Nov 8, 2013 - By Alejandra Silva, Staff WriterThe state of Wyoming so far has opted not to expand Medicaid for all residents due to concerns from Gov. Matt Mead on whether the federal government would uphold its financial support through 'Obamacare.'
Wind River Indian Reservation health officials say the State of Wyoming has an obligation to expand Medicaid coverage to the tribes under the Affordable Care Act.
Leaders addressed the Wyoming Legislature's Joint Labor, Health and Social Services Interim Committee on proposed legislation that would provide Medicaid coverage to individuals of American Indian descent through a demonstration waiver if the state chose not to expand Medicaid for everyone.
So far, Gov. Matt Mead has not agreed expanded Medicaid services funded by the federal government under the act, nicknamed "Obamacare."
Chief executive officer Richard Brannan of the Wind River Service Unit in Fort Washakie and Arapahoe, said the bill not only would cover more people but also would fulfill a treaty responsibility with the federal government on aiding tribal health care.
"It's very key and essential that we get expansion on the reservation in order to improve the services that we provide," he said. "There's a lack of adequate funding."
Eastern Shoshone Tribal Health director Catherine Keene reiterated that the bill would apply to all citizens of American Indian descent and not just enrolled tribal members. Also, in order for the services to be covered 100 percent through federal aid, patients would have to be treated at Indian Health Services centers.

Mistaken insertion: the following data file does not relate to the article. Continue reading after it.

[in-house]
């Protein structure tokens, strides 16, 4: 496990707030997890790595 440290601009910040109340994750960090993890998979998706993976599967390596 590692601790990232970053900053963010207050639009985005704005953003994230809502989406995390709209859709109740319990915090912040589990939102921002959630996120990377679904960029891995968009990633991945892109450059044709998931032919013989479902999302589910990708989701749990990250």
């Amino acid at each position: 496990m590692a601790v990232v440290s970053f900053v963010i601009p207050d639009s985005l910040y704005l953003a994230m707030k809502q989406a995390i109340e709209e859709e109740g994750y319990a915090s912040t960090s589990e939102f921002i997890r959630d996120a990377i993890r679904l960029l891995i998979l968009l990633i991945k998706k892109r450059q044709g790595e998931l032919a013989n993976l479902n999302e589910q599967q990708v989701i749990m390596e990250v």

IHS relies heavily on third party insurance, Brannan said, including private insurance, Medicare and Medicaid. With this bill, an additional 1,700 people would be able to obtain health services in the Wind River Indian Reservation aside from the roughly 11,000 IHS already serves.
Millions for care
Eastern Shoshone tribal liaison Sara Robinson read a statement from the tribe's chairman, Darwin St. Clair, that reported 38 percent of those 11,000 would have Medicaid through the waiver. The bill also would provide about $6.9 million to the Wind River Service Unit, she said.
"With the ability to have these available we can begin to solve our health care issues and close the gap on health disparities," Robinson read from the letter.
She also pointed out the top causes of death on the reservation: cancer, diabetes, heart diseases, accidents and suicides.
Northern Arapaho tribal liaison Gary Collins carried a statement from that tribe's chairman, Darrell O'Neal Sr., and added that employment for tribal members is influenced by unhealthy situations and lack of insurance coverage.
"Our priority is to build a strong health care system in the Wind River Indian Reservation," Collins read from the letter.
Dr. Garth Reber of the Fort Washakie office added a different perspective on the benefits the bill would have with patients he couldn't help. He said a woman who was unable to get pregnant could not get the necessary services because she didn't have the coverage. A man who was hurt while working had to stay
unemployed after not being able to get the help he needed on a status of limited coverage.
Mental health component
Brannan also told the committee there was a "significant need" for mental health services and intervention. If the bill finds success in the next legislative session, with the governor's approval, the tribal department of health could apply for a demonstration waiver under section 1115 of the federal Social Security Act.
Committee co-chairman Sen. Charles Scott, R-Casper, said the bill could be offered through the Wyoming Select Committee on Tribal Relations if that committee wished, but he said the Labor, Health and Social Services panel is prepared to move ahead with it as well.
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